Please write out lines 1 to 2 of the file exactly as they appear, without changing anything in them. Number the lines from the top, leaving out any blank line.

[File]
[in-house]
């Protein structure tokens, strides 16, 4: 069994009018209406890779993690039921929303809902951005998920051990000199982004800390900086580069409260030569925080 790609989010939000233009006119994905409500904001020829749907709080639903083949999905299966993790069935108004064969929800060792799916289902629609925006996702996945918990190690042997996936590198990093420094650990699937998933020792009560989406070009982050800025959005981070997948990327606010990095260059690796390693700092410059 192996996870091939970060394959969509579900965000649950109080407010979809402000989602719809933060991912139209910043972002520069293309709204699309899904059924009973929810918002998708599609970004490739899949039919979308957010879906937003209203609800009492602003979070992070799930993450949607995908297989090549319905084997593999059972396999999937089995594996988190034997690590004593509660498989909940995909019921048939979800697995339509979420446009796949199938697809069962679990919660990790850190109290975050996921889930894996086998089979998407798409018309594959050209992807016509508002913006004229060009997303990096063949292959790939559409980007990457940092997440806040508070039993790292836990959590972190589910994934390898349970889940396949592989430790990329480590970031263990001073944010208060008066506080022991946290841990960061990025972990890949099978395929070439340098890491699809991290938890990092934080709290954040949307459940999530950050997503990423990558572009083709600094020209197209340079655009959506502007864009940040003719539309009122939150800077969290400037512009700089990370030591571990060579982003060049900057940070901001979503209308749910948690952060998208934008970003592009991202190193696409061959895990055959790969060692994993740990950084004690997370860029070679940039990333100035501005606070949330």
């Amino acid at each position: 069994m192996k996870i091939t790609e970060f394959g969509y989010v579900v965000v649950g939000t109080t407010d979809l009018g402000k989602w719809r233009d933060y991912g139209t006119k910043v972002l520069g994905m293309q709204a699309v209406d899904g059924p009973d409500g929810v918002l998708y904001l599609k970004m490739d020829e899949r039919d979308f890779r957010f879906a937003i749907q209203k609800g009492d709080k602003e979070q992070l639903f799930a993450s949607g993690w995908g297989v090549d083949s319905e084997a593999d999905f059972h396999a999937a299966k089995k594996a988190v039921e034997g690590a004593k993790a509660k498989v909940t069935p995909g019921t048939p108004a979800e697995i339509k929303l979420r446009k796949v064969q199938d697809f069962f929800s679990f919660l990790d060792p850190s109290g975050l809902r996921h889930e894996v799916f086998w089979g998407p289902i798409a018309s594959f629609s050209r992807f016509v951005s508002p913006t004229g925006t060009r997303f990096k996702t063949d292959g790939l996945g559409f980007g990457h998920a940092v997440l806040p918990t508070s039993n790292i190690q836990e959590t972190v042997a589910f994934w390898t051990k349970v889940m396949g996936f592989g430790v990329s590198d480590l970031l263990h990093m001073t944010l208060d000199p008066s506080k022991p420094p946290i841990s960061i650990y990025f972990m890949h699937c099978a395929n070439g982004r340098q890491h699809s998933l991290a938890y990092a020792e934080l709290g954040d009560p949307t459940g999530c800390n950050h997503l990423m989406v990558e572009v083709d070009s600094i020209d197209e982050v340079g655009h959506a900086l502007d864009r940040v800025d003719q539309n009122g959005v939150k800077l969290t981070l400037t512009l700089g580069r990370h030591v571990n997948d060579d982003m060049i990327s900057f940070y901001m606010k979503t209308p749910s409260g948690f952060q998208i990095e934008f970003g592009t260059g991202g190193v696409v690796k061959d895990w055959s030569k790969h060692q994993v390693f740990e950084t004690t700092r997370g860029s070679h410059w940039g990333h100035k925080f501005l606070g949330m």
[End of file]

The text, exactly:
[in-house]
């Protein structure tokens, strides 16, 4: 069994009018209406890779993690039921929303809902951005998920051990000199982004800390900086580069409260030569925080 790609989010939000233009006119994905409500904001020829749907709080639903083949999905299966993790069935108004064969929800060792799916289902629609925006996702996945918990190690042997996936590198990093420094650990699937998933020792009560989406070009982050800025959005981070997948990327606010990095260059690796390693700092410059 192996996870091939970060394959969509579900965000649950109080407010979809402000989602719809933060991912139209910043972002520069293309709204699309899904059924009973929810918002998708599609970004490739899949039919979308957010879906937003209203609800009492602003979070992070799930993450949607995908297989090549319905084997593999059972396999999937089995594996988190034997690590004593509660498989909940995909019921048939979800697995339509979420446009796949199938697809069962679990919660990790850190109290975050996921889930894996086998089979998407798409018309594959050209992807016509508002913006004229060009997303990096063949292959790939559409980007990457940092997440806040508070039993790292836990959590972190589910994934390898349970889940396949592989430790990329480590970031263990001073944010208060008066506080022991946290841990960061990025972990890949099978395929070439340098890491699809991290938890990092934080709290954040949307459940999530950050997503990423990558572009083709600094020209197209340079655009959506502007864009940040003719539309009122939150800077969290400037512009700089990370030591571990060579982003060049900057940070901001979503209308749910948690952060998208934008970003592009991202190193696409061959895990055959790969060692994993740990950084004690997370860029070679940039990333100035501005606070949330």